Wednesday, December 19, 2001
When the high-school winter sports season began in mid-November, I knew I was in for a challenge.
Expanded sports sections, late-night events, treks to the mountain, and a total unfamiliarity with one of the four sports, would inevitably alter my life until March.
But I wasn’t as concerned about the extra writing, lack of social life or icy roads as I was with my lack of understanding about the sport of wrestling.
I’ve had friends who have wrestled. I’ve watched wrestling on TV — Olympic and, unfortunately, the WWF.
I even had people tell me during my high school days that I should become a wrestler.
But, for some reason, I never took the time to learn the many intricacies of this challenging, time-honored activity.
What a difference a meet makes.
I attended HRV’s manhandling of league-champion Gresham last Thursday not knowing quite what to expect. But when I walked out of the gym, I couldn’t contain my enthusiasm — along with about 400 other crazed wrestling fanatics, which was by far the largest crowd I’ve ever seen occupy the bleachers at HRVHS.
I have discovered this town’s main attraction.
People have told me about the school’s rich wrestling tradition — a program which Coach Mark Brown wrestled for and won fourth in state in 1980. I know of the burgeoning “minor league” system at Airtime Wrestling. But this big?
The parking lot was full, programs were scarce, and there wasn’t an empty seat in the house — unless you count the upper bleachers, which have been retracted for years and have more dust on them than my college textbooks.
Brown tells me his goal is to fill the entire upper section — “Sell the whole place out,” he said.
People have told me how engaging a wrestling match can be, but never did I imagine the accelerated pace or tactical nature of the sport.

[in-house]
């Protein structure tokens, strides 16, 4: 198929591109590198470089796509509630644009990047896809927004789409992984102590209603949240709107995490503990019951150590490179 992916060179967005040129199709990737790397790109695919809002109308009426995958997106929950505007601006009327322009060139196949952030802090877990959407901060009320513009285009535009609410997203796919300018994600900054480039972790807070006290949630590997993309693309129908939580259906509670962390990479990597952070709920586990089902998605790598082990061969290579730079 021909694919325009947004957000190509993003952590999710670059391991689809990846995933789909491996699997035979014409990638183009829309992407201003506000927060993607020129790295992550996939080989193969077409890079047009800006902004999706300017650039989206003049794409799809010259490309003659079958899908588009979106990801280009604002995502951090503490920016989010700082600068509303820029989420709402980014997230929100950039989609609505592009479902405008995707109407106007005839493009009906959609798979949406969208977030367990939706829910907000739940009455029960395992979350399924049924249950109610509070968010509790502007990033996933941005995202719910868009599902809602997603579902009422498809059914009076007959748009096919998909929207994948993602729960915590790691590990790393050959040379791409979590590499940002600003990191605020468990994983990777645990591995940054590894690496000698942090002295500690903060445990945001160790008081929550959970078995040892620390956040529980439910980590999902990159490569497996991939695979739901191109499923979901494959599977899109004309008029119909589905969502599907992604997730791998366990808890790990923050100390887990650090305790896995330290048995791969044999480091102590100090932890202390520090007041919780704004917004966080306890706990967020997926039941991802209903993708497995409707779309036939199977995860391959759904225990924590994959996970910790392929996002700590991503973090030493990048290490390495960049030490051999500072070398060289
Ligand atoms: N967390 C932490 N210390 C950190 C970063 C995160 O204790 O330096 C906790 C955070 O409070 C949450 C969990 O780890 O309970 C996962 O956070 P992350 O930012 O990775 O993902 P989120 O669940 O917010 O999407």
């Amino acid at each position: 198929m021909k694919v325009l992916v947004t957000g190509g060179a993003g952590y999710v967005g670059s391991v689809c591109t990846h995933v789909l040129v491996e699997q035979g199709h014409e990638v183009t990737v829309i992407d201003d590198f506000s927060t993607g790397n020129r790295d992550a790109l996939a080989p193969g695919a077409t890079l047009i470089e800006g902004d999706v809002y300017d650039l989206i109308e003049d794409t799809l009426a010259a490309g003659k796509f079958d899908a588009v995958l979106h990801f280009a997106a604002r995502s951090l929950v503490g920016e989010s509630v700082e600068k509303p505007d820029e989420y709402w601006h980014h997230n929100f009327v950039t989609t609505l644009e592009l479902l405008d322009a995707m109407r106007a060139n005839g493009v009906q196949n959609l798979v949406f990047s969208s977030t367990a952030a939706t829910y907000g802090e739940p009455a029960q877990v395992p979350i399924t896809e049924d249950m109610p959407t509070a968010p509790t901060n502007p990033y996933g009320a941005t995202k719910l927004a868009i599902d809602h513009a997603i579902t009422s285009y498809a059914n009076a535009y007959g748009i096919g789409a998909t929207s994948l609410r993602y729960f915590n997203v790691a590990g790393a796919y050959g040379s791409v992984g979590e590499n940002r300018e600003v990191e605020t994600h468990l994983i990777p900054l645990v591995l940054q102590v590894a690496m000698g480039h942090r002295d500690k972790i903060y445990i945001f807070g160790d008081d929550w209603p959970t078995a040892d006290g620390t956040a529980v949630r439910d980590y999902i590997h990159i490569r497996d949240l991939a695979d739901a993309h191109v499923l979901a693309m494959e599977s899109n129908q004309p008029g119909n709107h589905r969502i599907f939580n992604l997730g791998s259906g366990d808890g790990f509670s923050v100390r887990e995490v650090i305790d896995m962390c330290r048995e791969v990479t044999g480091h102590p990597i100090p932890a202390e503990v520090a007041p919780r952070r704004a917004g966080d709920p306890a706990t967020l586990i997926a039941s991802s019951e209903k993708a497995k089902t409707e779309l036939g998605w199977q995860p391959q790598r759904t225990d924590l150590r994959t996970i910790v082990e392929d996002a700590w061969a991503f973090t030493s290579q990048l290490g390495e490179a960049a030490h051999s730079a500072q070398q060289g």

The competitors are much like military generals, carefully mapping a strategy and trying to outsmart — and outquick — their opponent.
And just like good military officers, these guys are intense with a capital “tense.”
Some are wound tighter than others, but as I quickly learned, those who want it more, win most. If the opponent shows even the slightest sign of weakness, these gunslingers go for the jugular.
But the wrestlers weren’t half as intense as the crowd, which erupted with every takedown, reversal and near fall. And when HRV earned a fall, the resonating echo of cheers resembled the Kingdome during the Raider Buster days.
It’s no wonder. The anticipation and sheer entertainment value are unparalleled. To add to the spectacle, the gym is kept dark, illuminated only by a soft-glowing mat light.
The competitors, with hoods drawn over their faces like prize fighters, enter the arena to the sound of “Eye of the Tiger” and spar with one another until the introductions, handled by the articulate, energetic wrestling coach and USWOA referee Keith Bassham.
Bassham also takes care of the play-by-play, and by the sound of it, he could be the Dave Neihaus of wrestling broadcasters.
This wasn’t just a sporting event, it was a production. I would happily pay the $4 admission if I didn’t already have matside privileges.
Instead, I think I’ll put my four bucks toward one of those slick new “Eagle Wrestling”
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Lawnmower torches Arbor Vitae on Portland Drive
The riding lawn mower driven by Norma Cannon overheated and made contact with dry arbor vitae owned by Lee and Norma Curtis, sending more than a dozen of the tightly-packed trees up in flames. The mower, visible at far right, was totaled. No one was injured; neighbors first kept the fire at bay with garden hoses and Westside and Hood River Fire Departments responded and doused the fire before it reached any structures. Westside Fire chief Jim Trammell, in blue shirt, directs firefighters. The video was taken by Capt. Dave Smith of Hood River Fire Department. Enlarge